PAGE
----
Written by Krystin Dean
A ribbon cutting was held for a Little Free Library sponsored by the Marietta Police Athletic League. Little Free Libraries are small kiosks set up under the philosophy of “Take One, Leave One” which encourages readers to borrow books and donate books to the system. The LFLs expand the community’s access to books, and the Cobb Collaborative has a project of spreading them throughout Cobb County.
“The more that you read, the more things you will know. The more that you learn, the more places you’ll go.” This well-known quote from author Dr. Suess was top of mind as community leaders and elected officials recently gathered to officially open a Little Free Library (LFL) at the Hugh L Grogan Jr. Community Center.
Little Free Library is a nonprofit organization dedicated to putting books in the hands of children and adults in communities around the world with a vision to have “a Little Free Library in every community and a book for every reader.” These book-sharing boxes remove barriers to book access by being available 24/7 with free accessibility. LFLs operate under the “Take One, Leave One” theory which encourages readers to not only take a book, but to leave one for others when there is an ability to do so.
A ribbon cutting was held for the Marietta Police Athletic League LFL on September 8. Marietta City Council members Cheryl Richardson, Johnny Walker, Carlyle Kent, and Joseph R. Goldstein joined Marietta PAL Executive Director Daneea Badio-McCray, PAL board members, youth participants and other leaders for the event. The LFL is in Ward 5 and Councilman Kent, who represents the area, expressed his enthusiasm that it would be a resource not only for the youth who are PAL members, but also the entire neighborhood. He stated that “Reading is the key to success in school and life.”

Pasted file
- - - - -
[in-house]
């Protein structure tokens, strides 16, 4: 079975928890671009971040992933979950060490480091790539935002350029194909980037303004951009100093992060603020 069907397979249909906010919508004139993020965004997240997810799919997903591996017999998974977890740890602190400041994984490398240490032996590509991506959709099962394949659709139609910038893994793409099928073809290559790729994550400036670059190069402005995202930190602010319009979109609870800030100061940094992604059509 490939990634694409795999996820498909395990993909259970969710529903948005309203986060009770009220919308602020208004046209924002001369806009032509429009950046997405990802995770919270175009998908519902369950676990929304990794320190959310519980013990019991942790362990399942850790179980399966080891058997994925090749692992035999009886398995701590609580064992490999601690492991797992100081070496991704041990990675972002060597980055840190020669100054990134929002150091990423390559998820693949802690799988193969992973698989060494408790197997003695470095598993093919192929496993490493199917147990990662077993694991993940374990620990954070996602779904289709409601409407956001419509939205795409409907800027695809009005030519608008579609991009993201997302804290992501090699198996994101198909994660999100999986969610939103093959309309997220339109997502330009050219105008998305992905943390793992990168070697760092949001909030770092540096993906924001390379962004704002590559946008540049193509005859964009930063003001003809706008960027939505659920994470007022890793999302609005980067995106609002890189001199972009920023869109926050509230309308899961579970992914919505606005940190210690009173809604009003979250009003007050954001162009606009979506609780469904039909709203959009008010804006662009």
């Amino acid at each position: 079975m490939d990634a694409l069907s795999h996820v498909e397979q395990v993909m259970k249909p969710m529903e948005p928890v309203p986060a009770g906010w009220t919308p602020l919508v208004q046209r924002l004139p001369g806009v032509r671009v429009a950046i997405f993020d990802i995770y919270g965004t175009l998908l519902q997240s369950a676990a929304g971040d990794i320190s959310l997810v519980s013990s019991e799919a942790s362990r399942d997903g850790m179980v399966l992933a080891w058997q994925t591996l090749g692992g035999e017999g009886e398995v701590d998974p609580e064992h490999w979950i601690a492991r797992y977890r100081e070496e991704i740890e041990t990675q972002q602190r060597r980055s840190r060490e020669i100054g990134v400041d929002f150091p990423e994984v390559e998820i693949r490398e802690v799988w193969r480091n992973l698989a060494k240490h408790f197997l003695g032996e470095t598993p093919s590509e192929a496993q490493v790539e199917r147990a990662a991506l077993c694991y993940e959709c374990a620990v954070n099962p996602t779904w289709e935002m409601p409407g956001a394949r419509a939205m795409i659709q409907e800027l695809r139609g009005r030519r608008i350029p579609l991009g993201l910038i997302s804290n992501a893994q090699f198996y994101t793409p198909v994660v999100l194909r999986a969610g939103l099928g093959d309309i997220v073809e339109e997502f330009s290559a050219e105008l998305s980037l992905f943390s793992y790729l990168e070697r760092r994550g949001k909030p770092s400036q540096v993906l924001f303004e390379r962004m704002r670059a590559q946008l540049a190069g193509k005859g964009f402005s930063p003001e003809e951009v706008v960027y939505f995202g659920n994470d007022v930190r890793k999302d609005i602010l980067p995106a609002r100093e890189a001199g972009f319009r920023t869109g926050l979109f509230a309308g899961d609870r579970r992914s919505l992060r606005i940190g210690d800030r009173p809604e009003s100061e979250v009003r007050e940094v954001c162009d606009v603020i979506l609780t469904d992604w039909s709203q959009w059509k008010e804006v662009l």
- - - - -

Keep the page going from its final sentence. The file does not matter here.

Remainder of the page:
As a Little Free Library community partner, Cobb Collaborative has a goal of establishing LFLs throughout the county. Cobb Collaborative also serves as the local point of contact for the Get Georgia Reading Campaign. Research from the campaign demonstrates that development and use of language skills from childhood through adolescence can have a dramatic and positive impact on an individual’s quality of life and life outcomes.
The LFL at the community center is the 12th one dedicated this year with more planned for installation throughout the remainder of 2022. This one was made possible by a donation from a private fund managed by the Cobb Community Foundation.
For more information on Little Free Libraries, including sponsorship opportunities, please contact Cobb Collaborative Executive Director, Irene Barton, via email at firstname.lastname@example.org .
Read the story on cobbcountycourier.com.
GaFCP Communications Director
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